That’s a great strategy. Another is to become a curator of wonderful writing. Highlight and keep track of every magnificent phrase, sentence, metaphor, or description that you read. One of my favorite features on my new e-reader is the ability to highlight text and annotate as I go. My mother was a librarian, so I still find it impossible to mark up a real book, but e-books are fair game.

Sometimes, just the physical act of retyping a great piece of work can be inspirational. I know many writers who type great lines, whole chapters, even entire novels by their favorite authors just to feel the greatness flow from their eyes through their brains and out their fingers. (It might be time to note that synonyms for “exceptional” include: aberrant, abnormal, anomalous, atypical, deviant, irregular, odd, peculiar, strange, and unusual. Most of us writers are some of those things, as well.)

Work hard and do great work. When you’re not working, play hard and live life to the fullest. Surround yourself with interesting people and enrich your life with all kinds of experiences, big and small, prosaic and profound. Give back. Be generous. Put yourself out there. Embrace change. Then come back and write with renewed spirit and vigor.

Employed or Used for a Special Service, Function, or Occasion

Use your tools—those 250,000 words—to their very best advantage. Revise, refine, and polish them. Discover new metaphors that will etch a specific image in the mind of your reader. The poet Robert Burns wrote “My love is like a red, red rose.” It’s a beautiful simile, but it belongs to him. Your literary love must be like something else, because, thanks to Burns and many others, the bloom is off that particular rose. It has become a cliché and you can do better.

Uncover the universal truth buried deep within the lives of your characters and let your readers recognize and feel everything your character is feeling. Even (or perhaps especially) when writing science fiction, it’s important to create a world that we humans can understand.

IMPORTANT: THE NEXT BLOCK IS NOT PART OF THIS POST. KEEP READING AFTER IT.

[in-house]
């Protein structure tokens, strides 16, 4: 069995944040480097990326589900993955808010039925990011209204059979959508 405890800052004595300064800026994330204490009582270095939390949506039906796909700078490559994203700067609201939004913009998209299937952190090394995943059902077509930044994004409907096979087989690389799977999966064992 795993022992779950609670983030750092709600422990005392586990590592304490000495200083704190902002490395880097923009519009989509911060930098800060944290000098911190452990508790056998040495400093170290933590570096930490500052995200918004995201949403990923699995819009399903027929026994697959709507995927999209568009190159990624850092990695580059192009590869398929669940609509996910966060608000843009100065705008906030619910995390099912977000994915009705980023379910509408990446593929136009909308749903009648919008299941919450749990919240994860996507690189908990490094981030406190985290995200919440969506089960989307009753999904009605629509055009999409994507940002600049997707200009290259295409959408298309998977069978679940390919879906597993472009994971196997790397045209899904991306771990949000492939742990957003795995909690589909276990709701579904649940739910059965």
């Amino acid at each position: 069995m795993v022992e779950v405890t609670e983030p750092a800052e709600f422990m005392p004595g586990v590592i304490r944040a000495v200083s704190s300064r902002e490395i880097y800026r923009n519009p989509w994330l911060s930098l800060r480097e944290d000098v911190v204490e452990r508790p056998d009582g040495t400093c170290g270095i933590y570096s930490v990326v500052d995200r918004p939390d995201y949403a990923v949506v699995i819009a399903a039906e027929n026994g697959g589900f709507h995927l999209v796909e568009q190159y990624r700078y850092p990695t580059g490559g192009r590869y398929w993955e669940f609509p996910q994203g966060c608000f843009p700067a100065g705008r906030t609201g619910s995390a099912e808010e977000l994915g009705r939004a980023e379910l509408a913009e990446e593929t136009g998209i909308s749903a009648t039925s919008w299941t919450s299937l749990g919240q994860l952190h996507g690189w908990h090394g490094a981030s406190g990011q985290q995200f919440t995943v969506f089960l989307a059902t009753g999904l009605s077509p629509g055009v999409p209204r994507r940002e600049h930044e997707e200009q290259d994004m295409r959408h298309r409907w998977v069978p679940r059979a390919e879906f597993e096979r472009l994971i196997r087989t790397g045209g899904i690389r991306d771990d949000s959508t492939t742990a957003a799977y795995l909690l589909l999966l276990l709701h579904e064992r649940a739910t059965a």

“Science-fiction is the law-abiding citizen of imaginative literature, obeying the rules, be they physical, social, or psychological, keeping regular hours, eating punctual meals; predictable, certain, sure.” — Ray Bradbury

Find the telling detail. What’s a telling detail? It’s the one seemingly ordinary, but very specific thing that will render your characters remarkable in the eyes of your readers. For example, in chapter 4 of The Great Gatsby, Fitzgerald introduces a minor character named Meyer Wolfsheim, who is lunching with Gatsby and the narrator, Nick:

“I see you’re looking at my cuff buttons.” I hadn’t been looking at them, but I did now.

They were composed of oddly familiar pieces of ivory.

“Finest specimens of human molars,” he informed me.

We know, in just two lines of dialogue, that Meyer Wolfsheim is no ordinary businessman. A man who would wear human molars as cuff links has an edge—there is definitely something dangerous about him. Work to find the telling detail in all your characters, not just your main character, but for all the beings who inhabit your story. Search your imagination until you find the thing that would make us recognize any one of your characters walking down the street.

Be Extraordinary

One of the most famous pieces of writing advice is to write what you know. Don’t be afraid of the ordinary in your life, and don’t discount it. A recent speaker at my writing group, John S. O’Conner, said: “Get a little bit of distance from yourself to help you find the extraordinary. We reduce our lives in so many ways.”

There is greatness in the everyday. It takes the artist within us transform the ordinary pieces of life into truth and beauty. It’s that simple. It’s that extraordinary.